After the Bishop of Carcassone himself came to pay the young priest a visit, the latter was seen hastily hopping on a train to Paris. Whatever the Bishop had read in Saunière's parchments must have shaken him to his core. Saunière ended up spending the summer in the French capital. He supposedly went there to seek an expert opinion on the coded parchments at the St. Sulpice Seminary. No one knows what St. Sulpice's verdict was, or even if there was one. And no one even knows what exactly Father Saunière did in Paris, except that he was often seen with occultist Jules Bois, who also happened to be the author of several books on satanism. An unusual choice of friends for an unusual clergyman.
When he returned in early autumn, Saunière began to spend less and less time in Rennes-le-Château. The local folk lined up for their weekly confessions, but sometimes he wouldn't turn up for several days. Every now and then, a local would find him digging holes in crop fields or dragging a heavy suitcase through secluded country roads.
It was also around this time that he began to refurbish his church with lavish artifacts. He had sculptors ornate the aisles, and painters decorate the walls with impressively realistic bible scenes. Except that the style he chose was described as strikingly inappropriate for a church: he placed the column where he found the parchments with the Templar's cross upside down in the garden and had the words "mission 1891" engraved on it. He redesigned the floors in black and white, so they resembled a chessboard. He had the painters draw ominous Latin inscriptions on the walls, one of them reading Terribilis est locus iste, that translates to This place is dreadful, right by the front door. Many have noted that the names of the saints he chose to decorate the church with spell out the word GRAIL. Coincidence? And better yet: he insisted on having a local artist sculpt him an uncanny statue of a devil holding up the holy water font. Remarkably unholy.
Saunière also went on to buy himself a stretch of land adjacent to his church under his servant Mary's name. He used it to build himself a villa, complete with a personal library inside a tower facing the lush green plateau. He would later add a greenhouse and a menagerie where he kept his exotic pets. Monkeys, macaws, cockatoos. Not to mention his two loyal companions: two large black dogs. And that's not all: Father Saunière seemed to have a soft spot for fashion. He spent immoderate amounts of money on clothes, jewelry, and rare stamps for his extensive collection. Mary, despite being a simple housemaid, was often seen in town in opulent silks, velvets, pearls, and furs. He opened himself a secret bank account in Hungary, where he deposited his spare money. In his free time, Saunière frequently received guests in his new, eccentric home. He greeted them with the finest imported alcohol and threw grand receptions. But nobody in town knew who these people were.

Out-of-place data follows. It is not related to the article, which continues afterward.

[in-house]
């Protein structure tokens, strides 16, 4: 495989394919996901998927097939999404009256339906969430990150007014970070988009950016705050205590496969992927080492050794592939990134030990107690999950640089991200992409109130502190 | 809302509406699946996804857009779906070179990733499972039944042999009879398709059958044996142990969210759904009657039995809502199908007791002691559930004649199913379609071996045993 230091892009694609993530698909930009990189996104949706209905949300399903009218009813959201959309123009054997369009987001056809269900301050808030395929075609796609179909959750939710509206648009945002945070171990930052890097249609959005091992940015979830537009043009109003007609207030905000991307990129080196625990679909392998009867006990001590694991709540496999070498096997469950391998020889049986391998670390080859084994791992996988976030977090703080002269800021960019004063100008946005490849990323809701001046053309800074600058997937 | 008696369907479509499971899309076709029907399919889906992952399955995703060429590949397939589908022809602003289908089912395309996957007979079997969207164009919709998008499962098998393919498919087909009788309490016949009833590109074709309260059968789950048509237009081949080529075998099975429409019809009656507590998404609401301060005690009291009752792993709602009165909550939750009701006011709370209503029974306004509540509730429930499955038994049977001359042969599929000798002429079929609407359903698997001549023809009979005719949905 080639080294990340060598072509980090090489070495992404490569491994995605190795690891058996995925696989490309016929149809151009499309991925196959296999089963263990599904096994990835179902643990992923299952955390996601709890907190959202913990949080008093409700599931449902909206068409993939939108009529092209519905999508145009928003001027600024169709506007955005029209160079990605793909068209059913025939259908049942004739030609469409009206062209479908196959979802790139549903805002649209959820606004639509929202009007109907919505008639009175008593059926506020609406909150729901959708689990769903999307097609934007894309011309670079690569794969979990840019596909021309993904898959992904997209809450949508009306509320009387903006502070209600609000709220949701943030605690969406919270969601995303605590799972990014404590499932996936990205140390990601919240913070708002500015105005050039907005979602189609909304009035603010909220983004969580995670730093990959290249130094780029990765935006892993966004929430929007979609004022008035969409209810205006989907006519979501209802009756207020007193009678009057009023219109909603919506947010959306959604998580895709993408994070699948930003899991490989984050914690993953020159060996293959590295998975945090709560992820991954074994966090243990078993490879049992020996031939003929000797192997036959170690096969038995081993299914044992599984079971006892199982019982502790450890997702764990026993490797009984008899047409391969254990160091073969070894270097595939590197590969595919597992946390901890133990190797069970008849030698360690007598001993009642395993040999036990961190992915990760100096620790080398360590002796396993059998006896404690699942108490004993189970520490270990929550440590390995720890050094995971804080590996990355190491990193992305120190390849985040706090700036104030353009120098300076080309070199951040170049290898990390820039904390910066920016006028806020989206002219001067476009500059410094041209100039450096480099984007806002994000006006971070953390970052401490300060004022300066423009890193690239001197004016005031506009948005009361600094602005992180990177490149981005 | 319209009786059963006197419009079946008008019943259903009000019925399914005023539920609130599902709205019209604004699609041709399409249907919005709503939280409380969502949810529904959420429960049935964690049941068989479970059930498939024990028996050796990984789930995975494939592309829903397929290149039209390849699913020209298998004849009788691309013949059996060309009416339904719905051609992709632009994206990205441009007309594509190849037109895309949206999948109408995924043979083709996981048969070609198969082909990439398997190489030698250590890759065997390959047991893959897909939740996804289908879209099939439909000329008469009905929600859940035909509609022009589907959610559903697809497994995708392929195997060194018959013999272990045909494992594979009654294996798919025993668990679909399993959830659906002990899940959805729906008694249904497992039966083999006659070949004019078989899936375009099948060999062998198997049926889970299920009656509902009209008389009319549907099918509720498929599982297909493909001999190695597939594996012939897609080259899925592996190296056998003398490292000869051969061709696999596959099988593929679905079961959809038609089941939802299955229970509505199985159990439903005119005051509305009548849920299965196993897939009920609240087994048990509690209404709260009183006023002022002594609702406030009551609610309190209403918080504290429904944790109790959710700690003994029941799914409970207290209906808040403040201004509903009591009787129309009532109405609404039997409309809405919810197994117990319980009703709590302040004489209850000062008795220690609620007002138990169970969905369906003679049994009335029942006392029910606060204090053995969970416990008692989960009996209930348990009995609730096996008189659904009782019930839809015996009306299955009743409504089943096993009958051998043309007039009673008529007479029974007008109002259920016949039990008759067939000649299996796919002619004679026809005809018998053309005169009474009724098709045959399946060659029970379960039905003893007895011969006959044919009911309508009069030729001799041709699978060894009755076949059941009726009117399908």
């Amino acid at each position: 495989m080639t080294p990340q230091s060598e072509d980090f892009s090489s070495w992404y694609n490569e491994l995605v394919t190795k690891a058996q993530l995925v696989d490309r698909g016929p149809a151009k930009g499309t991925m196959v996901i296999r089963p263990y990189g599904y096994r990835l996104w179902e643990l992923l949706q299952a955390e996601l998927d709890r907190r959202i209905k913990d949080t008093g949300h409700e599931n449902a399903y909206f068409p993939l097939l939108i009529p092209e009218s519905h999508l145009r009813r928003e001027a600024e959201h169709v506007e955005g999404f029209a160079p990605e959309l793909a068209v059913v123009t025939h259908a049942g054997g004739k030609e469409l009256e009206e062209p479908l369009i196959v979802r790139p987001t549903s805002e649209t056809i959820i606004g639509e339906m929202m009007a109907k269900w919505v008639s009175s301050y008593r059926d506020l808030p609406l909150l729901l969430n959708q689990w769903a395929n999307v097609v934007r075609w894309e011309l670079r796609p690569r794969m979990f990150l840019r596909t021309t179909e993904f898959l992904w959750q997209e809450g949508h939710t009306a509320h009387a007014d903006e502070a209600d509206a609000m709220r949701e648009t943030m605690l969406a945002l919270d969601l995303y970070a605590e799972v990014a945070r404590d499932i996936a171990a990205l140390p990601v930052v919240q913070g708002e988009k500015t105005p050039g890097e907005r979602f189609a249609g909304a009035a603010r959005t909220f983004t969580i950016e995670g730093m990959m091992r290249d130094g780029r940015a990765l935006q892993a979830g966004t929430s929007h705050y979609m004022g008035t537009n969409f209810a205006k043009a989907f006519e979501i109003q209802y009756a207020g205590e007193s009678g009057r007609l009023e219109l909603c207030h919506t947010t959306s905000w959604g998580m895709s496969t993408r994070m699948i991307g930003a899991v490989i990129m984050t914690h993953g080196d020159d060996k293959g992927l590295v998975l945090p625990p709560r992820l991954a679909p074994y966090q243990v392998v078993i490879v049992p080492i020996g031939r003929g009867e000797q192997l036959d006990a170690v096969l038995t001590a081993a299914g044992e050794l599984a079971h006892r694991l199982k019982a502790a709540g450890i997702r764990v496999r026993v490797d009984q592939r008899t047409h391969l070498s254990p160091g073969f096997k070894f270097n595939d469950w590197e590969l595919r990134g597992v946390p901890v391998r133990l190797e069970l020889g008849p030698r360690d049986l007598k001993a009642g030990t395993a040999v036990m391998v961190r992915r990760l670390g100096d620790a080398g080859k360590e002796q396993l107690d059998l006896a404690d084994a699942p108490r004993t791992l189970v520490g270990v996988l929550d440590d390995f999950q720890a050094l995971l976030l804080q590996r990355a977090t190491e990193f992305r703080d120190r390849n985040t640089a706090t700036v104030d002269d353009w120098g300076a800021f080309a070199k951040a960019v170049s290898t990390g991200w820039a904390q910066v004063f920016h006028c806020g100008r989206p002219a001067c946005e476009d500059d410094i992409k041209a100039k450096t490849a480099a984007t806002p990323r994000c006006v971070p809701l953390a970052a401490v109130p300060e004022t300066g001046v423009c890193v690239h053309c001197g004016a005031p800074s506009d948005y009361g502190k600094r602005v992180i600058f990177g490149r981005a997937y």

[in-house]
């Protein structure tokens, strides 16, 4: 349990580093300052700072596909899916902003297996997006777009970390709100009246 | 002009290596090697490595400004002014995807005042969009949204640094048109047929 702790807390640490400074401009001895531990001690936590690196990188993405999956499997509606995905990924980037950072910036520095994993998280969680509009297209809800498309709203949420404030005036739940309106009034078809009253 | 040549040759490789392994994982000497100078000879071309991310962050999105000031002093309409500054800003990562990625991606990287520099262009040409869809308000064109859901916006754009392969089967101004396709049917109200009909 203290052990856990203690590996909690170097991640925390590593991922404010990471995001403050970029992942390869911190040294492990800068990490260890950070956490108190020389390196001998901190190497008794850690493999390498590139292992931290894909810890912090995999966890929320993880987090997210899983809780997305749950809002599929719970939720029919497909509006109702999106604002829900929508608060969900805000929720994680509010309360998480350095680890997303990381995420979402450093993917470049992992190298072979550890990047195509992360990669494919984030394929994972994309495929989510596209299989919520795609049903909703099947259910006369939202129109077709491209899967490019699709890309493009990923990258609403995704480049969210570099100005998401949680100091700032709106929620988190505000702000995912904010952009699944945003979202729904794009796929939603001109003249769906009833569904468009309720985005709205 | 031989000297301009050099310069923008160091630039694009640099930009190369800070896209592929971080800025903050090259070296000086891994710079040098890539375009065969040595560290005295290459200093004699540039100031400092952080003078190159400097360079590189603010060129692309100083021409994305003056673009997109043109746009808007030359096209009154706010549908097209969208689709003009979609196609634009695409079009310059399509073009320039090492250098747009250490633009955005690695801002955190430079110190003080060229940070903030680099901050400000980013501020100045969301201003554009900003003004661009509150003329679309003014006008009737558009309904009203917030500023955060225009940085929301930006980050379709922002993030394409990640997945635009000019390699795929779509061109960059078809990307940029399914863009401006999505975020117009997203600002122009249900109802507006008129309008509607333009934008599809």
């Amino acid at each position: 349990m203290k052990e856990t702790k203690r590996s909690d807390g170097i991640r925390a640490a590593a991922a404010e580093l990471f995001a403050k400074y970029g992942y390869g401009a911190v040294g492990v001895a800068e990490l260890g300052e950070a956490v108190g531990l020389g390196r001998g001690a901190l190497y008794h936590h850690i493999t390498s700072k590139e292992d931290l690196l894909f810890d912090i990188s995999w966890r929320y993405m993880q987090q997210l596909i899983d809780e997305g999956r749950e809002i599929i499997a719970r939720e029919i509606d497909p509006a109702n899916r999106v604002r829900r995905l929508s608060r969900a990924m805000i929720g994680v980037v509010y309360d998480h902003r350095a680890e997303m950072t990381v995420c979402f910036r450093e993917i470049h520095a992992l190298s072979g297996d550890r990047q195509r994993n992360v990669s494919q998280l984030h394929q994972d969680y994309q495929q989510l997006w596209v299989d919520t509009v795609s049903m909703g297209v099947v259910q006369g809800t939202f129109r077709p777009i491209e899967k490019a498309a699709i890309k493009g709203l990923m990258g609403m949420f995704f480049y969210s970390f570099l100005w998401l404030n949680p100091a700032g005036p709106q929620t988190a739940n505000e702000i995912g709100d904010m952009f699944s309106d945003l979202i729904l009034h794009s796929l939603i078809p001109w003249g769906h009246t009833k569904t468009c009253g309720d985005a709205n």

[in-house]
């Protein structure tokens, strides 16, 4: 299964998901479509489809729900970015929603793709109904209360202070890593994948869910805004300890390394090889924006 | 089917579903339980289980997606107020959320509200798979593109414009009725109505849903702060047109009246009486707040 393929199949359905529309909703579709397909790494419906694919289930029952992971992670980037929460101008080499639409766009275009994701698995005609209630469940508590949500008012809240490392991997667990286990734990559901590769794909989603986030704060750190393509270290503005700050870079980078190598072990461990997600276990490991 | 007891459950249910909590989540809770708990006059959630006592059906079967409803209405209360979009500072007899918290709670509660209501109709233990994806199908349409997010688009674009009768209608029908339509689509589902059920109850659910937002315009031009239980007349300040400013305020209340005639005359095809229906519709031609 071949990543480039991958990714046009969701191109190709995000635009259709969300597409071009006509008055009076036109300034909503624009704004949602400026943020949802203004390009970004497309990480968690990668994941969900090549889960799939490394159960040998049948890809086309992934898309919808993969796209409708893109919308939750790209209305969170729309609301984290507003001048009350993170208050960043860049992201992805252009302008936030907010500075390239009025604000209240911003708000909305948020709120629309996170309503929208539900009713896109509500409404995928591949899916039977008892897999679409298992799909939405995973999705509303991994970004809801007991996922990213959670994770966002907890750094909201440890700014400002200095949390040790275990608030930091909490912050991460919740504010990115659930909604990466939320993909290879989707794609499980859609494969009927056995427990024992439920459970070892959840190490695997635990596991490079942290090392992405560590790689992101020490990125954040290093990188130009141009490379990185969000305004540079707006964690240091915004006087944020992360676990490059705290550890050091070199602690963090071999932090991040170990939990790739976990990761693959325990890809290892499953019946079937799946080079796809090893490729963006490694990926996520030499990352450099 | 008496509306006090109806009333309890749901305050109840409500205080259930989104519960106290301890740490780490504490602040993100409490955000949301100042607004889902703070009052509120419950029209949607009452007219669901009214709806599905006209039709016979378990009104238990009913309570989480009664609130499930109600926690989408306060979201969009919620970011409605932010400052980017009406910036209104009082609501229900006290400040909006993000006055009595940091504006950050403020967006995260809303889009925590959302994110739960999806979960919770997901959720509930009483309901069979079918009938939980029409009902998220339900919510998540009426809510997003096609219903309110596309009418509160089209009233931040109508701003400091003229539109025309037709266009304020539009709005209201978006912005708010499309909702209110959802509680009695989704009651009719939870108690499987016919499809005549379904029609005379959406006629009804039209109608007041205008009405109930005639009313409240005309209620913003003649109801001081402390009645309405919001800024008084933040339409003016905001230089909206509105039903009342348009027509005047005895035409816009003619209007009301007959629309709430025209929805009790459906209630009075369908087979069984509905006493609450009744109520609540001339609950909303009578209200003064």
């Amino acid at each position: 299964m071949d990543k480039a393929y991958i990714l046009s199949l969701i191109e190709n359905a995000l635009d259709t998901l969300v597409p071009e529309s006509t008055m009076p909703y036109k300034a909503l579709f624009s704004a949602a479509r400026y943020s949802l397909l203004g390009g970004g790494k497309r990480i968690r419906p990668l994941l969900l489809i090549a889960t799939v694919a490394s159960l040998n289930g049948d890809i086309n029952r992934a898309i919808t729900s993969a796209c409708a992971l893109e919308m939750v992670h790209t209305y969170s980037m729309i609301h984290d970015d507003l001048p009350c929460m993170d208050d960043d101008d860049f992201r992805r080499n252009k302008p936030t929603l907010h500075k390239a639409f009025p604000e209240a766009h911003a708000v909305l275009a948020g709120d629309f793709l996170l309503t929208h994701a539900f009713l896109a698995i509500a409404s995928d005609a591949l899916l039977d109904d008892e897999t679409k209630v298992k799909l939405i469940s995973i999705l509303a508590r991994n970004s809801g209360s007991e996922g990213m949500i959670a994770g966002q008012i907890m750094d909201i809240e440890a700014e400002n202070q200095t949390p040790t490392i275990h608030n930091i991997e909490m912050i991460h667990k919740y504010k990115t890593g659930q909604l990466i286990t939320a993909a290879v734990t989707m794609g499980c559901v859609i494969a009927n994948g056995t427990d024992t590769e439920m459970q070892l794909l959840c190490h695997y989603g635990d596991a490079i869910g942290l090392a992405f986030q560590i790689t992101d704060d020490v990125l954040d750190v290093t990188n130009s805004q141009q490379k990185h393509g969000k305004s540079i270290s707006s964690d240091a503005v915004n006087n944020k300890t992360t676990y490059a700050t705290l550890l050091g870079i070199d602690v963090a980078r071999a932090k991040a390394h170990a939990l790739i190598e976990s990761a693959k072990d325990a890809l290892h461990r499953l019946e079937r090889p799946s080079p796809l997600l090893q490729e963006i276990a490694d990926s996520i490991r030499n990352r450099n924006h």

Besides Mary and his mysterious guests, he only had two other close friends. One of them was Henri Boudet, and he was the priest of the parish of Rennes-les-Bains, just southeast of Rennes-le-Château. Boudet was passionate about history and archeology. He wrote several books on local Celtic lore and, most remarkably, a book on Mary Magdalene. Henri Boudet came from a slightly more affluent family than Saunière, yet he, too, was unexplainably rich for a clergyman. When he learned that Saunière wanted to renovate his church, he offered to help him pick the right icons. He is rumoured to be the mastermind behind the uncanny symbology we can still see today at St. Mary Magdalene's. Were the two men working together to leave behind an elaborate code?
His other friend was called Antoine Gélis. Father Gélis was a priest in Coustaussa, an hour's walk northeast. Father Saunière, being much younger and the athletic type, visited Father Gélis almost every week until his brutal murder in 1897. Saunière didn't attend his funeral.
The villagers were understandably dumbfounded as they watched Saunière spend thousands on his very own cryptic projects. As a priest, his salary was ludicrous. His family had left him with no heritage. Churchgoers were penniless, and donations were scant. It had taken Saunière years to save up enough money to rebuild his crumbling altar. Yet when he returned from Paris in the summer of 1891, he was a millionaire. And by the looks of it, he was sharing a large slice of his earnings with his close friends.